1. ^ a b BirdLife International (2018). Gygis alba. IUCN Red List of Threatened Species. 2018: e.T22694821A132576063. doi:10.2305/IUCN.UK.2018-2.RLTS.T22694821A132576063.en. Retrieved 12 November 2021.
  2. ^ “Common White Tern (Gygis alba) – BirdLife species factsheet”. datazone.birdlife.org. Retrieved 2021-05-04.
  3. ^ del Hoyo, J; Collar, N.J.; Christie, D.A.; Elliott, A.; Fishpool, L.D.C. (2014). HBW and BirdLife International Illustrated Checklist of the Birds of the World. Volume 1: Non-passerines. Barcelona, Spain and Cambridge, UK.: Lynx Edicions BirdLife International.
  4. ^ Sparrman, Anders (1786–1789). Museum Carlsonianum, in quo novas et selectas aves, coloribus ad vivum brevique descriptiones illustratas (in Latin). Vol. fasc. 1. Holmiae: Ex Typographia Regia. Plate 11.
  5. ^ Wagler, Johann Georg (1832). “Neue Cippen und Gattugen der Caugthiere und Vögel”. Isis von Oken (in German and Latin). Column 1223.
  6. ^ Jobling, James A. (2010). The Helm Dictionary of Scientific Bird Names. London: Christopher Helm. pp. 37, 182. ISBN 978-1-4081-2501-4.
  7. ^ Baker, A.J.; Pereira, S.L.; Paton, T.A. (2007). “Phylogenetic relationships and divergence times of Charadriiformes genera: multigene evidence for the Cretaceous origin of at least 14 clades of shorebirds”. Biology Letters. 3 (2): 205–209. doi:10.1098/rsbl.2006.0606. PMC 2375939. PMID 17284401. Baker, Allan J; Pereira, Sérgio L; Paton, Tara A (2008). “Erratum: Phylogenetic relationships and divergence times of Charadriiformes genera: multigene evidence for the Cretaceous origin of at least 14 clades of shorebirds”. Biology Letters. 4: 762–763. doi:10.1098/rsbl.2006.0606erratum.
  8. ^ Gill, Frank; Donsker, David, eds. (2019). “Noddies, gulls, terns, auks”. World Bird List Version 9.2. International Ornithologists’ Union. Retrieved 24 June 2019.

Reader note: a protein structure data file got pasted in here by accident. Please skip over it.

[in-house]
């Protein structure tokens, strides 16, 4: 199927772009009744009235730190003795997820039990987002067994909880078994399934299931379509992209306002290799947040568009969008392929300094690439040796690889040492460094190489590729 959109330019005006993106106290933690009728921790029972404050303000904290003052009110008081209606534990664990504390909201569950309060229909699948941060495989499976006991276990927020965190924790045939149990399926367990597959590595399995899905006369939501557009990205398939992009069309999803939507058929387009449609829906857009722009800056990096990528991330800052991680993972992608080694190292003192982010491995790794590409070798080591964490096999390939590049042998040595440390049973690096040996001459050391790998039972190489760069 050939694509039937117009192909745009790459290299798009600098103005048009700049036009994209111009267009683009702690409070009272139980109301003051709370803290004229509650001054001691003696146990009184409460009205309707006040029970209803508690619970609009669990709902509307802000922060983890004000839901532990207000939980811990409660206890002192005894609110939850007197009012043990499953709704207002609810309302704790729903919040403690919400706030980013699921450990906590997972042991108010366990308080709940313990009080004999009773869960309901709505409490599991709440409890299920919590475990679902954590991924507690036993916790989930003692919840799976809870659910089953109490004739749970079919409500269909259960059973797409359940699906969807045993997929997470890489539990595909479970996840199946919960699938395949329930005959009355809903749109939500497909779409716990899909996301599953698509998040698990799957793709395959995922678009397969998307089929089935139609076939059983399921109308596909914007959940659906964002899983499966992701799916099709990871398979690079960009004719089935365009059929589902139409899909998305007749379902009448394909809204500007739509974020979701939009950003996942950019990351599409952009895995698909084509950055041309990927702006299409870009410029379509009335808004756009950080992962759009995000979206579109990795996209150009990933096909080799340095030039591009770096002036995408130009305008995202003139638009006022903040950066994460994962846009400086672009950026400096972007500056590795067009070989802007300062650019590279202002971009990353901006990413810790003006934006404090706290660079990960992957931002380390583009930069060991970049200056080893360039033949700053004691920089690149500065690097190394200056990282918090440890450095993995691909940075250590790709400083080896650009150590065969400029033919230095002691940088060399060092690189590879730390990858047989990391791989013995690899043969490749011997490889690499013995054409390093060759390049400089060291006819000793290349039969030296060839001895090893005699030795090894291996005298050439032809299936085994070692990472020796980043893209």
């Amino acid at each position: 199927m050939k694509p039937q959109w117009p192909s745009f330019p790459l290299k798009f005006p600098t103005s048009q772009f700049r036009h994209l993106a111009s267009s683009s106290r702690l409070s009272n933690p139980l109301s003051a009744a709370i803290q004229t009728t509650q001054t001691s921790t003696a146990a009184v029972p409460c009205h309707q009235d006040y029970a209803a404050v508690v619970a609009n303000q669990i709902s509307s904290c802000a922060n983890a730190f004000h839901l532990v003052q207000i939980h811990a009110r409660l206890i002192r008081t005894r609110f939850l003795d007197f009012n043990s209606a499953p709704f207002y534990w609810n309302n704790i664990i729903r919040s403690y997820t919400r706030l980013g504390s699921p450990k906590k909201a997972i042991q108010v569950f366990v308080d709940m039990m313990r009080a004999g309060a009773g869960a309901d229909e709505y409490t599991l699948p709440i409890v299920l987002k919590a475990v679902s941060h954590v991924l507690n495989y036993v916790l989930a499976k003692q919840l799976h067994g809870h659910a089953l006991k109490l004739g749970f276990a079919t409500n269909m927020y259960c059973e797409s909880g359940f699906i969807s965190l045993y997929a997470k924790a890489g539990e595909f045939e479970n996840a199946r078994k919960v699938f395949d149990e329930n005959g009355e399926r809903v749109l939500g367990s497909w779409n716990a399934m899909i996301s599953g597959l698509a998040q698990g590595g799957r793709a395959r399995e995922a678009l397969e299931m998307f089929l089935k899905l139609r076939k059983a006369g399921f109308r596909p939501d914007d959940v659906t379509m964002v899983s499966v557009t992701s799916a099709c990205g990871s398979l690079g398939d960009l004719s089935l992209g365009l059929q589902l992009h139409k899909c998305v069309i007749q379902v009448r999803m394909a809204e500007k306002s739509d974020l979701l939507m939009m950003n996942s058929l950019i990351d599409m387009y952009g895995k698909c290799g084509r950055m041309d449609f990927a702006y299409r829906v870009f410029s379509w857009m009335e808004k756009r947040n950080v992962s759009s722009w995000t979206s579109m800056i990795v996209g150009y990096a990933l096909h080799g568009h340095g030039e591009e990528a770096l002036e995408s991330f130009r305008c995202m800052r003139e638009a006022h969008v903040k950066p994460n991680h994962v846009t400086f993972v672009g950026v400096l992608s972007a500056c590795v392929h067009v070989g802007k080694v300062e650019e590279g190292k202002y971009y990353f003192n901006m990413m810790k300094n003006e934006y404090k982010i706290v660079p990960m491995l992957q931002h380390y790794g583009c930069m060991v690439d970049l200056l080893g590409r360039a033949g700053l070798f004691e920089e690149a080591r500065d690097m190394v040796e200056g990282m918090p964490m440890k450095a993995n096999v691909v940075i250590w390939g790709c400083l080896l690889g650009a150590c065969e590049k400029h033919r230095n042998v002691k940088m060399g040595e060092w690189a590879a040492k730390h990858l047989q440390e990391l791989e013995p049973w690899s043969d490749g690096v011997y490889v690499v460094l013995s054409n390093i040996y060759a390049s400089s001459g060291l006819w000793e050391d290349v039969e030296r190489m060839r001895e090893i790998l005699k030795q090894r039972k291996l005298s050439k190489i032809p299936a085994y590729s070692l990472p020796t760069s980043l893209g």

9. ^ “Gygis alba alba (Common White-Tern (Atlantic)) – Avibase”. avibase.bsc-eoc.org. Retrieved 2021-05-04.
  10. ^ “Gygis alba candida (Common White-Tern (Pacific)) – Avibase”. avibase.bsc-eoc.org. Retrieved 2021-05-04.
  11. ^ “Gygis alba leucopes (Common White-Tern (leucopes)) – Avibase”. avibase.bsc-eoc.org. Retrieved 2021-05-04.
  12. ^ Pratt, H. Douglas (22 June 2020). “Species limits and English names in the genus Gygis (Laridae)”. Bulletin of the British Ornithologists’ Club. 140 (2): 195–208. doi:10.25226/bboc.v140i2.2020.a10.
  13. ^ Gochfeld, M.; Burger, J.; Christie, D.A.; Kirwan, G.M. “Common White Tern (Gygis alba)”. In del Hoyo, J.; Elliott, A.; Sargatal, J.; Christie, D.A.; de Juana, E. (eds.). Handbook of the Birds of the World Alive. Lynx Edicions. Retrieved 16 April 2017.
  14. ^ Niethammer, K. R., and L. B. Patrick-Castilaw. 1998. White Tern (Gygis alba). in The Birds of North America, No. 371 (A. Poole and F. Gill, eds.). The Birds of North America, Inc., Philadelphia, PA. doi:10.2173/bna.371
  15. ^ Zora, Anna; Gerlach, Justin (2021-08-23). “Giant tortoises hunt and consume birds”. Current Biology. 31 (16): R989–R990. doi:10.1016/j.cub.2021.06.088. ISSN 0960-9822. PMID 34428417.
  16. ^ Houston, D.C. (1978). “Why do fairy terns Gygis alba not build nests?”. Ibis. 121 (1): 102–104. doi:10.1111/j.1474-919X.1979.tb05023.x.
  17. ^ Hawaii’s Comprehensive Wildlife Conservation Strategy
    October 1, 2005
  18. ^ Crowe, Andrew (2018). Pathway of the Birds: The Voyaging Achievements of Māori and their Polynesian Ancestors. Auckland: David Bateman Ltd. p. 93.
  19. ^ a b Island invasives : eradication and management : proceedings of the International Conference on Island Invasives. C. R. Veitch, Michael N. Clout, D. R. Towns, International Union for Conservation of Nature and Natural Resources. Species Survival Commission, Centre for Biodiversity & Biosecurity. Gland, Switzerland: IUCN. 2011. ISBN 978-2-8317-1291-8. OCLC 770307954.{{cite book}}: CS1 maint: others (link)
  20. ^ Robertson, Hugh A. (2017). Conservation status of New Zealand birds, 2016. Karen Baird, J. E. Dowding, Graeme Elliott, Rod Hitchmough, Colin Miskelly, Nikki McArthur. Wellington, New Zealand. ISBN 978-1-988514-23-9. OCLC 993614035.